Which of these is faster?

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By albs_br

Master (147)

albs_br's picture

22-09-2020, 17:46

Newbie question: how do I know if i'm on VBLANK? Haw many cycles it last, how many bytes I can transfer to VRAM?

I know there is difference between 50 and 60Hz, so I need to take the worst case to calc it.

By albs_br

Master (147)

albs_br's picture

22-09-2020, 19:28

On the Status Register definition on the wiki (https://www.msx.org/wiki/VDP_Status_Registers#Status_Register_0) there are two definitions for the F flag. Is it an error?

By Grauw

Ascended (9342)

Grauw's picture

23-09-2020, 00:33

At 60 Hz there are 262 lines in a screen. At 50 Hz there are 313 lines in a screen. When the active display area is 192 lines, this means that the blanking period at 60 Hz lasts 70 lines. One line takes 228 CPU cycles @ 3.58 MHz to display. So 70 lines of blanking last for 15960 CPU cycles.

The blanking period starts when the vblank interrupt (F) occurs. Please note that the system interrupt handler takes some time to execute as well, so if you want to maximise the transfer during vertical blanking, it’s best to perform the transfer in a H.TIMI hook which will execute before the remainder of the interrupt handler.

As for documentation on the registers, I recommend to consult the Texas Instruments TMS9918 manual and programmer’s guide.

Lastly, unless it is really absolutely necessary to have that extra data transfer bandwidth, in general I would advise against transfering at high speed during vertical blanking since it is a hassle and timing sensitive.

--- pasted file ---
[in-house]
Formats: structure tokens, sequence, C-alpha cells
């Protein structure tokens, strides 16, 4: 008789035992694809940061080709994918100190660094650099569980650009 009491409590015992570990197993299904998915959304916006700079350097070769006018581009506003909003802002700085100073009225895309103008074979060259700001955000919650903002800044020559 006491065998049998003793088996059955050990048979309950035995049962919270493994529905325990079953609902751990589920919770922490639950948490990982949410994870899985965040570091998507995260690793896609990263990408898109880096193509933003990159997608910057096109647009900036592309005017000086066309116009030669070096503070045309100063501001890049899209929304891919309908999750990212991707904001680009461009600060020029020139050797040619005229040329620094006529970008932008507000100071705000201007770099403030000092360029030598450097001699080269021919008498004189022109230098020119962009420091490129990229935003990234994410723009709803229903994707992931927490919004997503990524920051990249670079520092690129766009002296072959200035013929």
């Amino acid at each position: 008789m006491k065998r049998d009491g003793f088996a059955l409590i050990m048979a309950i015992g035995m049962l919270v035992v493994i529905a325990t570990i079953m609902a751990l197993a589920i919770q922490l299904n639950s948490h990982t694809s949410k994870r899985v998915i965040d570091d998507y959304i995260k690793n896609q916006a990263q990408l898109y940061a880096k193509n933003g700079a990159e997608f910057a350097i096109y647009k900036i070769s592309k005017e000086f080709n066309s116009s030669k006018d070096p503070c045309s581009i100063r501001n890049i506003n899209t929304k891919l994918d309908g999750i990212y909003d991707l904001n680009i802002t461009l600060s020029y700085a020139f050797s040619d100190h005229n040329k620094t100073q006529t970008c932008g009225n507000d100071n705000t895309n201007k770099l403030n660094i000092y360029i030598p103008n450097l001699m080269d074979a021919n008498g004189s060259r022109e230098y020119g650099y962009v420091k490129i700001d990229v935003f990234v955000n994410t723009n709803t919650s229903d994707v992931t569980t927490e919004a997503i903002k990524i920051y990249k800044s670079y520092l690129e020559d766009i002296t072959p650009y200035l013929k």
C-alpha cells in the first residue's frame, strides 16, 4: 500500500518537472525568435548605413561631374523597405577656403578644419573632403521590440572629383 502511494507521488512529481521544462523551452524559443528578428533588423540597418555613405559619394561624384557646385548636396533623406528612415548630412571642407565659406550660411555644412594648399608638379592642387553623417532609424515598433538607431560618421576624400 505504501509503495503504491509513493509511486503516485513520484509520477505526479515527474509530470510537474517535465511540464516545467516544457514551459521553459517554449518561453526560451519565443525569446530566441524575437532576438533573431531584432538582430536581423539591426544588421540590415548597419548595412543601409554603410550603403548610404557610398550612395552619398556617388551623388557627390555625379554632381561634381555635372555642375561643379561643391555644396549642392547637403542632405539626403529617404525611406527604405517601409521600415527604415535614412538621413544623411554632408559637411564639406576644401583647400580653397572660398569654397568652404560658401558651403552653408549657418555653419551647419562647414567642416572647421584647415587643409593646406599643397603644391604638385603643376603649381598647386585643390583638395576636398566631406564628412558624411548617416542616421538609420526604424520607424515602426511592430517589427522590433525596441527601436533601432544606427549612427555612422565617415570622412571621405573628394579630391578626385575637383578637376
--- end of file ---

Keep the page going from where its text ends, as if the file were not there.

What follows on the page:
By pgimeno

Master (238)

pgimeno's picture

22-09-2020, 23:19

I measured the time from interrupt to first write failure depending on the time between writes, for screen 0-3, on several machines:

https://notabug.org/pgimeno/vdptest/src/master/RESULTS.txt

To sum up, for SCREEN 2:

- on MSX1, you can write as fast as you want for 27130 cycles after an interrupt;
- on MSX2, you need at least 22 cycles between outs (not between out instructions! the time of the out instruction itself is counted in the 22) and then it doesn't matter if you're in VBLANK or out of it.

By Grauw

Ascended (9342)

Grauw's picture

23-09-2020, 00:42

pgimeno wrote:

- on MSX1, you can write as fast as you want for 27130 cycles after an interrupt;

This measurement is for 50 Hz. There it spends 121 lines in the blanking period, which corresponds to about that amount of cycles. However, of course this would not be compatible with 60 Hz systems, where the vertical blanking period is significantly shorter (70 lines), and you will get VRAM corruption on any NTSC MSX if you write software which would access it at maximum speed for so long.

By pgimeno

Master (238)

pgimeno's picture

23-09-2020, 13:06

Indeed, sorry that I didn't add the results for any NTSC machine. The only one I have is a Casio PV-7. The results for the PV-7 are that in screen 2, you can write to VRAM as fast as you want up to cycle 15503 after the interrupt. I've updated the text file.

By gdx

Prophet (3753)

gdx's picture

23-09-2020, 14:38

pgimeno wrote:

- on MSX1, you can write as fast as you want for 27130 cycles after an interrupt;

I did not test during a Vblank but on my MSX1s, this works:

	ld	b,e
	xor	a
ldirvm_lp1:
	outi
	jr	nz,ldirvm_lp1
	cp	d
	ret	z	;back if bytes to transfert <256
ldirvm_lp2:
	outi
	jr	nz,ldirvm_lp2
	dec	d
	jr	nz,ldirvm_lp2
	ret

But not this:

	ld	b,e
	xor	a
ldirvm_lp1:
	otir
	cp	d
	ret	z	;back if bytes to transfert <256
ldirvm_lp2:
	otir
	dec	d
	jr	nz,ldirvm_lp2
	ret

several OUTIs one after the other does not work either. (too fast)

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